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Public Voice in Action: Summer 2012 Advocacy Update

OBOS’s Public Voice and Action program uses the high quality information resources we develop, often in collaboration with others, to advocate for public policies that enhance reproductive health and justice for women and girls.

Since we are a small, well-respected organization, we identify a select number of policy initiatives each year and offer sustained, in-depth engagement and leadership. We are lucky to have a large circle of OBOS colleagues who work closely with us to substantially expand our impact.

OBOS’s books, website, blog, newsletters, media outreach, public speaking, and use of social media all provide direct avenues for educating the public and for engaging more activists committed to sexual and reproductive health. Our domestic and international partnerships continue to grow as we seek greater reproductive justice and improved policies on both local and global levels.

Recent radio and TV interviews (ranging from Fox Television to Al-Jazeera) have focused on sexuality and body image, access to contraception and abortion, expanding access to midwifery care, the damaging effects of direct-to-consumer advertising of prescription drugs, assisted reproductive technologies (ARTs), and conflicts of interest in education, research and clinical practice.

Specific examples of our current activities include:

  • Highlighting the ongoing sexual violence crisis in the Democratic Republic of the Congo by disseminating a statement developed in collaboration with our global partners and other reproductive health leaders. The idea for this statement, directed at both the DRC government and the media, emerged from our 40th anniversary global symposium in October.

  • Encouraging infertility clinics and centers across the country to promote awareness of the Infertility Family Research Registry at Dartmouth Hitchcock Medical Center. Given how much more we need to learn about many ART practices - including the risks of multiple egg extraction practices that attract many college-age women needing to support their education - participation in this NIH-funded volunteer registry is vital.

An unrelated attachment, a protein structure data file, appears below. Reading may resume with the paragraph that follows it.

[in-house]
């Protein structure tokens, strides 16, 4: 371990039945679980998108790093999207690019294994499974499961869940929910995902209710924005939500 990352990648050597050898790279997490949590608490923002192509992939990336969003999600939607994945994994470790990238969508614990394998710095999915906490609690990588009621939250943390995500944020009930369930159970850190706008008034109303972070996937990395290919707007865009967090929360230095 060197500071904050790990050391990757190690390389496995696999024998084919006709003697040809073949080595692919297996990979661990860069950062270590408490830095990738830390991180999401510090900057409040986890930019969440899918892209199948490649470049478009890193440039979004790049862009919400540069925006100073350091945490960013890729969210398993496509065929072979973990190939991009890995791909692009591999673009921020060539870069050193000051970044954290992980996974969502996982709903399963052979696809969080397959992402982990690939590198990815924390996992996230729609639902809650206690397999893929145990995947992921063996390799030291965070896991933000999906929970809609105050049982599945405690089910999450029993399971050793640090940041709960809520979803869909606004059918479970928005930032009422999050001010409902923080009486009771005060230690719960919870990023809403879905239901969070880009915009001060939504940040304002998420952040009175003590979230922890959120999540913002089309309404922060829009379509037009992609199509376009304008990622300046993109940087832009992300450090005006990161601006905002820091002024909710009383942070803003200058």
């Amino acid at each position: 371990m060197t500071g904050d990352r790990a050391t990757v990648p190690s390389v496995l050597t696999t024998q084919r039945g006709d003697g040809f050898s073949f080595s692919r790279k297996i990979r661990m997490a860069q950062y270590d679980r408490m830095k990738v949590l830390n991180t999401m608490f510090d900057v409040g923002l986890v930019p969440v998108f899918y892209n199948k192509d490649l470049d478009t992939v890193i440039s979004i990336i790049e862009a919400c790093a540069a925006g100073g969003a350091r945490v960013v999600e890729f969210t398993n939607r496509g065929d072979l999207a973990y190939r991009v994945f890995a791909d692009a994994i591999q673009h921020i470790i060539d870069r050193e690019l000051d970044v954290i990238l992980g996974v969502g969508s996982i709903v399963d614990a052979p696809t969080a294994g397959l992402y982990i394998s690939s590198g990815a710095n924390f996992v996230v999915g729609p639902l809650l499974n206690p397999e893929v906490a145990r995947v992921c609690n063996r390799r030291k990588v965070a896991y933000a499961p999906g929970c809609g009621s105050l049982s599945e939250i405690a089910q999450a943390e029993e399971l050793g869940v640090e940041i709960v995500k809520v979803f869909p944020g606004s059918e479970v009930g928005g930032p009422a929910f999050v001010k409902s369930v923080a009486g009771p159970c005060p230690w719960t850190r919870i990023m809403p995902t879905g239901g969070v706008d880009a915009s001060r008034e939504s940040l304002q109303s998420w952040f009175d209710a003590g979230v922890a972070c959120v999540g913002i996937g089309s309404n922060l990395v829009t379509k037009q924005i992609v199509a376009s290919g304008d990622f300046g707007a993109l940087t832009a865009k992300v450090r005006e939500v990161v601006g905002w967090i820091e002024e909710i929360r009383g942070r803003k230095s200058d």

• Blogging about the current “war on women,” including in-depth coverage of the short-lived Komen decision to defund Planned Parenthood and the role of online activism. In addition, OBOS staff member June Tsang spoke at the Unite Women Against the War on Women rally at Boston City Hall Plaza in April, and Ayesha Chatterjee and Judy Norsigian contributed an article to On The Issues magazine titled, “Can We Choose to Move Forward on Reproductive Justice? And How?”

  • Developing more effective responses to the growing global reproductive “tourism” industry, especially the engagement of low-income women in commercial surrogacy.

We also continue to be involved with issues related to breast cancer and contraception. OBOS is one of only two women’s health groups serving as co-plaintiffs in the ACLU lawsuit against Myriad Genetics. This suit, which is challenging the patenting of human genes (as opposed to the patenting of a novel invention), will likely be heard by the Supreme Court later this year. OBOS also raised awareness of the evidence of harm posed by drospirenone-containing oral contraceptives such as Yaz, especially when compared with other oral contraceptives, and raised concerns about a problematic process that led to the FDA’s decision to keep Yaz on the market.



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